Sunday, July 01, 2007

Prune Saint-Jean or Cherry Plum

These plums are the first ones to arrive on the summer market. They get their name from the fact that they are ripe for the festival of St. Jean, the third week of June. They are for sale only for a week or two.

I picked up a scoop on the way to meet a friend for coffee yesterday, knowing it was probably my last chance this year, and my 59 centimes went a long way. My friend and I made a pretty good dent into the lot when I put them on the table between us, but there were still a few dozen left that I carried home like a kid with a sack of candy. We had to finish them after dinner tonight because tomorrow they'll be too ripe.

They are like little sunbursts of flavor, with a sweet juicy inside and a nice pithy skin that you can chew on after you've sucked the inside out. Apparently, the tree for this fruit has in many regions been hit at the roots with a fungus and attempts are being made to salvage the variety with grafting, but success has been spotty. The man who sells them has been at the market every year right on time with his plums since we came to Lyon. We enjoy them fully, savoring each one, not knowing if he will come back with a harvest next year.



Blogger Katie Zeller said...

I've seen these at the market but had no idea they were so special.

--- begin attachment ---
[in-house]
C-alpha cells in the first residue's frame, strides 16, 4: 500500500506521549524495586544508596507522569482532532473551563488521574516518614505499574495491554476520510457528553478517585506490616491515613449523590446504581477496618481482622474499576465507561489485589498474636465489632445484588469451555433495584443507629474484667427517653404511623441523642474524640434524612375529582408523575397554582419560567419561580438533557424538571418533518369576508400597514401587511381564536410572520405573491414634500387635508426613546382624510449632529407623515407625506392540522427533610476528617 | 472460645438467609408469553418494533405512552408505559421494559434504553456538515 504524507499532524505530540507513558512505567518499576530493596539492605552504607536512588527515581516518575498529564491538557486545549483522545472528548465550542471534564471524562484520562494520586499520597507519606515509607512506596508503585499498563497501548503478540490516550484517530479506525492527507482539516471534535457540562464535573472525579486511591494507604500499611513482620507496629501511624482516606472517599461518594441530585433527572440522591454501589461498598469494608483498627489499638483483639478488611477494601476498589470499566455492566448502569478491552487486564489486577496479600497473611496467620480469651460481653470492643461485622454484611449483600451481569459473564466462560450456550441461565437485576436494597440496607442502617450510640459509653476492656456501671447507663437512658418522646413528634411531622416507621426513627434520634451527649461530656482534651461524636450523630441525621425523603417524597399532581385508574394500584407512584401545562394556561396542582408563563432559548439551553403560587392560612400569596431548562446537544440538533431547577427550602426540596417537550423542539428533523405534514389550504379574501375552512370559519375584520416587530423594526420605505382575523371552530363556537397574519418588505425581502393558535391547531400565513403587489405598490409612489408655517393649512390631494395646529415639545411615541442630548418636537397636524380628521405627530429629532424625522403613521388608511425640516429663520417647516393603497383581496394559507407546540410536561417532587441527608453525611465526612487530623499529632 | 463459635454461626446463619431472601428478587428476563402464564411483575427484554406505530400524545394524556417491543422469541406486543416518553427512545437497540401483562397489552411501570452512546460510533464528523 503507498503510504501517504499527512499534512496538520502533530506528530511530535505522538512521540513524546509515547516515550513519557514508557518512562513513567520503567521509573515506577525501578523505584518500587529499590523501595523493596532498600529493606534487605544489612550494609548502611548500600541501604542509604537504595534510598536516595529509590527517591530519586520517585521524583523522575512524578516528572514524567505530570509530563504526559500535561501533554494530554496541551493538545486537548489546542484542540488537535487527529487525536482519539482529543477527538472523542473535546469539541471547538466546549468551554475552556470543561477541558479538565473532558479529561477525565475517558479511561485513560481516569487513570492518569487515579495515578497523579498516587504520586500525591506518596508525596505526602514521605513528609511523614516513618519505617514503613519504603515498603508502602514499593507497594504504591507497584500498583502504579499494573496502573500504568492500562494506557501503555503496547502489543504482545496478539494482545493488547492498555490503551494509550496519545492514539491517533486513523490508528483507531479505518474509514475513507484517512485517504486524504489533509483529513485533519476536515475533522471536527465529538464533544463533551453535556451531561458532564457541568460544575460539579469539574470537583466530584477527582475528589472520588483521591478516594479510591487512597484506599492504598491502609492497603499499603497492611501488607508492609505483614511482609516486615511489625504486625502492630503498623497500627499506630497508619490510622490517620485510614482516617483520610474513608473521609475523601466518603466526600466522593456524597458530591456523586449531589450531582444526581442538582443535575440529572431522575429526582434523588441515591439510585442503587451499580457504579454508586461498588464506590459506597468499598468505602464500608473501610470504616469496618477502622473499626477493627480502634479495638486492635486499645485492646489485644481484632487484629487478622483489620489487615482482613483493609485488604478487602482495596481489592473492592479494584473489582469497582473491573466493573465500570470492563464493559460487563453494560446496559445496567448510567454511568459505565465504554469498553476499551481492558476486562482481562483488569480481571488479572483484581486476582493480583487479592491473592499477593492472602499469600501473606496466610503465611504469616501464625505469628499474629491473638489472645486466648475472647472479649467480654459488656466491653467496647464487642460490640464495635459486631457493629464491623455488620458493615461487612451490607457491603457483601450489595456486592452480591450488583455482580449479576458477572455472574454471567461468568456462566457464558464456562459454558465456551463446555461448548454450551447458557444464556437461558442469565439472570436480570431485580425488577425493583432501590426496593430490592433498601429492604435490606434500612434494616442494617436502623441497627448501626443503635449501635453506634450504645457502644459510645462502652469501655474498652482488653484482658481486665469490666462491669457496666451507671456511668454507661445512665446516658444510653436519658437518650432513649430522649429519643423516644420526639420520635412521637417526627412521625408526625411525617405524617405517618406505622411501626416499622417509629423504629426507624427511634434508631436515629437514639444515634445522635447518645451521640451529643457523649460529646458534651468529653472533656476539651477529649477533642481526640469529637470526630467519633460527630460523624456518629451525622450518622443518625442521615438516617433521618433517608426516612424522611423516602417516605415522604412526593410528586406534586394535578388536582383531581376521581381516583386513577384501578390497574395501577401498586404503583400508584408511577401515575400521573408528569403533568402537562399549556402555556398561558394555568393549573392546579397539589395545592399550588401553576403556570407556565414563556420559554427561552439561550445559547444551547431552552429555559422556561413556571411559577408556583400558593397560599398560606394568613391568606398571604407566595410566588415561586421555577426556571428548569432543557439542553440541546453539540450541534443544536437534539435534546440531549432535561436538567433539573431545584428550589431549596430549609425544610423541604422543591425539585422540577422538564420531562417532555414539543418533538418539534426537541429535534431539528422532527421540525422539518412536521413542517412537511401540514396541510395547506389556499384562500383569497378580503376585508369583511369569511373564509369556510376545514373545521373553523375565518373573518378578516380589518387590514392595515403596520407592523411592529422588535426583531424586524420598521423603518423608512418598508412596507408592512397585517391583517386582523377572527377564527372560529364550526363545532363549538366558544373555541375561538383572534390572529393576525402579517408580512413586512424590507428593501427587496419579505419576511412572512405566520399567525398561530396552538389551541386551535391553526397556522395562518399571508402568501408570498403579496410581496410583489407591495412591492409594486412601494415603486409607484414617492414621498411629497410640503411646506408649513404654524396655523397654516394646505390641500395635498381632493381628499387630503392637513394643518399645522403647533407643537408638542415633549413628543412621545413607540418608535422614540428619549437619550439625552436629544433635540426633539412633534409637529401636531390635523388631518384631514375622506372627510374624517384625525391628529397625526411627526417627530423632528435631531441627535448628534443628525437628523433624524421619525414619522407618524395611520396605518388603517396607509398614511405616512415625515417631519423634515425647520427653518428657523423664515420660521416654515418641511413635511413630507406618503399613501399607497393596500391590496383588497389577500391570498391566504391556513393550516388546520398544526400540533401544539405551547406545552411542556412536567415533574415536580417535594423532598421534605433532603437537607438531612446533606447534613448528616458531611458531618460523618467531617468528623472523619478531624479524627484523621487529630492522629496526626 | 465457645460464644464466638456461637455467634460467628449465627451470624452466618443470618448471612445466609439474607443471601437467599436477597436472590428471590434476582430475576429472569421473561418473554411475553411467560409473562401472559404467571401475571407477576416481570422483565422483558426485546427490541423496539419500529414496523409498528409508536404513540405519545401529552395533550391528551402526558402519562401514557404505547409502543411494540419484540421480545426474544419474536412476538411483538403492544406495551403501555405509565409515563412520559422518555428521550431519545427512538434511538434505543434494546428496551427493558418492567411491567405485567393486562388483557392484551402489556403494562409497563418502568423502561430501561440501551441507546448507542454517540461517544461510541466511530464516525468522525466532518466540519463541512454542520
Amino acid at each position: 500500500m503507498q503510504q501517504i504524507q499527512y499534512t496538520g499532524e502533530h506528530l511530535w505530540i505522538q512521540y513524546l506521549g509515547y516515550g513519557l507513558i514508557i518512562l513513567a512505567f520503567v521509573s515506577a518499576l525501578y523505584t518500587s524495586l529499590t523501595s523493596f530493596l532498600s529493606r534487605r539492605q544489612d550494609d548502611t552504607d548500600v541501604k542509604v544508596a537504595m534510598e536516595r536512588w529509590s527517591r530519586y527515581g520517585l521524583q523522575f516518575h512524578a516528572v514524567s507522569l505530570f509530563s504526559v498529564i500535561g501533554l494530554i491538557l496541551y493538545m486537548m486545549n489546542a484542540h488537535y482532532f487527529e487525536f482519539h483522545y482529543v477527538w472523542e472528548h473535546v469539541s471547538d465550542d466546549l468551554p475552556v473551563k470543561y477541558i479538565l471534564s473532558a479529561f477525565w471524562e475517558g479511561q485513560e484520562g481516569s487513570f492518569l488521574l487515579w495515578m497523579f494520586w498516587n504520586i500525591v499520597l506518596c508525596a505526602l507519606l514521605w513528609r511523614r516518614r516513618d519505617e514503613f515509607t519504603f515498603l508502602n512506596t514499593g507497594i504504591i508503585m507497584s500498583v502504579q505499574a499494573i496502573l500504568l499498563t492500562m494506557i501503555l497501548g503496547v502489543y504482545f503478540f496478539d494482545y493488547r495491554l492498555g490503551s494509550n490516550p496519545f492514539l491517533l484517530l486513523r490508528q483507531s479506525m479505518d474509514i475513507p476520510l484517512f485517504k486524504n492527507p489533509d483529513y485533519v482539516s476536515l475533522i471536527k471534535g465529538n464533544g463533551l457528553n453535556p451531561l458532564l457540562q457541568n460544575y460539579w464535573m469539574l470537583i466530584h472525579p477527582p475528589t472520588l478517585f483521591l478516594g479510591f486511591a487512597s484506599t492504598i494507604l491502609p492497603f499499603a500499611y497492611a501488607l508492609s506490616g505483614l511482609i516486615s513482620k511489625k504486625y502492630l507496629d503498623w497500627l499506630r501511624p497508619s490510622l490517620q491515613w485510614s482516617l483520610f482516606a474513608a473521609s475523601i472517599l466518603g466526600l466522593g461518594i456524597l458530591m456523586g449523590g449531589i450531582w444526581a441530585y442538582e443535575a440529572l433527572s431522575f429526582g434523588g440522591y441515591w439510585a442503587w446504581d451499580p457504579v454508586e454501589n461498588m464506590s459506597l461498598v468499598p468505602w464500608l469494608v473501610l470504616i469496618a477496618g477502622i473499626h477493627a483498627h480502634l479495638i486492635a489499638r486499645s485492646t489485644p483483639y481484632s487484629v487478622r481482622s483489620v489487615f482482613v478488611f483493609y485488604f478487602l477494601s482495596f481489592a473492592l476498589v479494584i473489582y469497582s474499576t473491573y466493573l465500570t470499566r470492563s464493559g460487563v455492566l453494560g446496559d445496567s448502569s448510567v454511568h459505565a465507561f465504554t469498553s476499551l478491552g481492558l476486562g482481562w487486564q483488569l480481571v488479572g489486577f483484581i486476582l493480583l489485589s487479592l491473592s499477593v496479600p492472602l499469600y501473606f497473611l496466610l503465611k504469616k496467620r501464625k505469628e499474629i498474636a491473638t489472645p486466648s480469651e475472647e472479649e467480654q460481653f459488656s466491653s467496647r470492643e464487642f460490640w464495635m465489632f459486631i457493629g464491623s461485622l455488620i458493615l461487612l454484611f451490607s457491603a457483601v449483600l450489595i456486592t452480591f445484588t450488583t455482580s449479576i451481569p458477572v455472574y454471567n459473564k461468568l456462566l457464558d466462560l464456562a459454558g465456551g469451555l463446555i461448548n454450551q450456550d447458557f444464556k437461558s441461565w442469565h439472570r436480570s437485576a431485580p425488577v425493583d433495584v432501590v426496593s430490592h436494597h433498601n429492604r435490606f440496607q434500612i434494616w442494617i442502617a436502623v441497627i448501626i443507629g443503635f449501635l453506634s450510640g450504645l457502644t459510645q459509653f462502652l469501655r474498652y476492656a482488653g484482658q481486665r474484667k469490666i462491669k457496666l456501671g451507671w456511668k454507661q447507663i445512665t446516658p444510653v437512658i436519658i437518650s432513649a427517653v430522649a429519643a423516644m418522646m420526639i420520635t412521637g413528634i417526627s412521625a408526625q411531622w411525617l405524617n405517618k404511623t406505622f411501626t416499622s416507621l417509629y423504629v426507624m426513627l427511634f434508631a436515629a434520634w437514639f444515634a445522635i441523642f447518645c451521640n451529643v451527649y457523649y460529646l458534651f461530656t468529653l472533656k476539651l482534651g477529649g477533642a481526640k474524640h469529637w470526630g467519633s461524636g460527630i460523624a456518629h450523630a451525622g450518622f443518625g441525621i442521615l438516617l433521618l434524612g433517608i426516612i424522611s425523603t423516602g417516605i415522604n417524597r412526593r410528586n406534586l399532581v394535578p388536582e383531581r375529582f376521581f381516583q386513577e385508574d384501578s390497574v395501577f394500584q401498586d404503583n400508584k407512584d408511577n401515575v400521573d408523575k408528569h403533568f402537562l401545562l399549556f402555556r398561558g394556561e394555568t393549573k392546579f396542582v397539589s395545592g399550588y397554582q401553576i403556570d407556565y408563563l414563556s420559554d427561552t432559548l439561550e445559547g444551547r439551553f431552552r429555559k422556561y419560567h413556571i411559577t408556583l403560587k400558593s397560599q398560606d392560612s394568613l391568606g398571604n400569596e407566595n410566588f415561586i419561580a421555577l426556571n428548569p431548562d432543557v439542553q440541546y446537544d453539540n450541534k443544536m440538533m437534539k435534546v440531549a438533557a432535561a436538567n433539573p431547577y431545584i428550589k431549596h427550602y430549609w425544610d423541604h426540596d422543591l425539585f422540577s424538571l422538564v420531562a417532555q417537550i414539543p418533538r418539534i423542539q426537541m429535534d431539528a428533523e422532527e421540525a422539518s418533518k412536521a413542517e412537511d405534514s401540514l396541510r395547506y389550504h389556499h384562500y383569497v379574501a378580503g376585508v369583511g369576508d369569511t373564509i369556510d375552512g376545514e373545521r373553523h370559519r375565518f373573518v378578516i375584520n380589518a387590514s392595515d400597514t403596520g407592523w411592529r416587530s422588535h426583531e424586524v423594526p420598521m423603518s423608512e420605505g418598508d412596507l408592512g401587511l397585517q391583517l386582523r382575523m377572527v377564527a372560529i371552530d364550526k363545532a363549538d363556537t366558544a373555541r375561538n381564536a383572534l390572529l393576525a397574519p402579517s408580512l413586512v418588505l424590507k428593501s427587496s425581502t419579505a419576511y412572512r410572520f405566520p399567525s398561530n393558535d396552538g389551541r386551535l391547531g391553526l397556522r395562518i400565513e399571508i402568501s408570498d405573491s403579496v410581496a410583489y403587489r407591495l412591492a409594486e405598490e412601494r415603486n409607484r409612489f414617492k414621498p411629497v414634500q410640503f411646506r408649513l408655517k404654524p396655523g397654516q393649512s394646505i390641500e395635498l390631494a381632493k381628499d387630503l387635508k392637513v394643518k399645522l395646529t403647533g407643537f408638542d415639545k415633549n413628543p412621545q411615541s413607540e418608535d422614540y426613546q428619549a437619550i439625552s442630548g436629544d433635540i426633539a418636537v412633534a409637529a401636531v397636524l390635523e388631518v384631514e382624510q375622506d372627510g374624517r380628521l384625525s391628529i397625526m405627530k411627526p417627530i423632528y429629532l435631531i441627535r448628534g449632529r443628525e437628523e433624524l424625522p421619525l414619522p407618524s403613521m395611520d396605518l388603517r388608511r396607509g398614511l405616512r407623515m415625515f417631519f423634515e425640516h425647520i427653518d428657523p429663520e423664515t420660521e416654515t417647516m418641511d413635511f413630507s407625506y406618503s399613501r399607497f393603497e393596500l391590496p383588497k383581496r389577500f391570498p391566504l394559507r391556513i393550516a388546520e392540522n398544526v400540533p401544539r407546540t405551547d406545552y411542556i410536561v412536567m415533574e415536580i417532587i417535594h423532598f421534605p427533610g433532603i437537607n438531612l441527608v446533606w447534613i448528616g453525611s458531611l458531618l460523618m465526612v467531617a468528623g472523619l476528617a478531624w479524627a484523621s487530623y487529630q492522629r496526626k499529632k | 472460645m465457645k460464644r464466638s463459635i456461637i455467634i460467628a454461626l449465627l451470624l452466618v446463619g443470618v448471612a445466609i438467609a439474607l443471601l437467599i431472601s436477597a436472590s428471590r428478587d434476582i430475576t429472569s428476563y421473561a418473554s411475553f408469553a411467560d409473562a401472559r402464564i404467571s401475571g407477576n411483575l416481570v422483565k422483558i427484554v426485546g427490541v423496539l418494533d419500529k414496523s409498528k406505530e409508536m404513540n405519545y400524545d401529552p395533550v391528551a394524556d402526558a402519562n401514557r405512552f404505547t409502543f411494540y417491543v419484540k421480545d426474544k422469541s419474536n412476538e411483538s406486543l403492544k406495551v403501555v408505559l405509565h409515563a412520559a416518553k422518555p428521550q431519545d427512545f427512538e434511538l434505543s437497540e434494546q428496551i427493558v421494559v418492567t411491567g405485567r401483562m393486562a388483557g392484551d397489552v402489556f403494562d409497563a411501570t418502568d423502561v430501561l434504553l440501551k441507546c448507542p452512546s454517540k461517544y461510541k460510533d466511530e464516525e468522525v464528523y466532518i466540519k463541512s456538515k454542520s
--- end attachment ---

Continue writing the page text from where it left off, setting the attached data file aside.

If I see them again I'll buy some.
I had the first little plum off of our tree today - about the size of a golf ball. I hope the birds will let me have a few more!

9:37 PM, July 01, 2007  
Anonymous Anonymous said...

Wow, those plums reek sumptuously of summer on the page; I can only imagine them in the flesh! And they inspired a memory: the very first thing I ever baked by myself, without a recipe, was a plum tart with fruit from our tree out back. I have no idea what variety, but the tart was so good!
I was about 10 years old and the neighborhood boy I played with was somehow honed in psychically to my totally erratic baking 'schedule' (though I often made cookies) and showed up like clockwork, drooling for that tart! Even then, I could not believe he was so tuned in! And I remember being slightly annoyed because the tart was small and I selfishly wanted most of it for myself, after my family's portion! But of course I shared, and discovered that his delight was a great salve for my childish greed, LOL : )
I have a perfect taste memory of exactly that tart, right now! Who knew plums had such power! I do hope they are able to save the endangered variety in your post!

Also, I emailed my mother your recipe for the Vin de Noix - she has a walnut tree in front of the house which none of us has ever had nuts from because the squirrels are greater experts than we are with the harvesting schedule...But now! She has a way to sample something of the bounty without too deeply impacting the squirrels' winter supply! We are looking forward to this, so thank you for sharing your technique so beautifully!

1:07 AM, July 02, 2007  
Blogger Jann said...

Beautiful plums~ I do hope the man who sells them continues to show up at your market!

12:39 PM, July 03, 2007  
Blogger Nick at The Tracing Paper said...

What a wonderful post and photo! Cherry plums are amongst my favourite wild fruits, locally abundant in Suffolk hedgerows. In England they ripen rather later - from mid July to late August. The Tracing Paper on cherry plums

11:03 PM, July 24, 2007  

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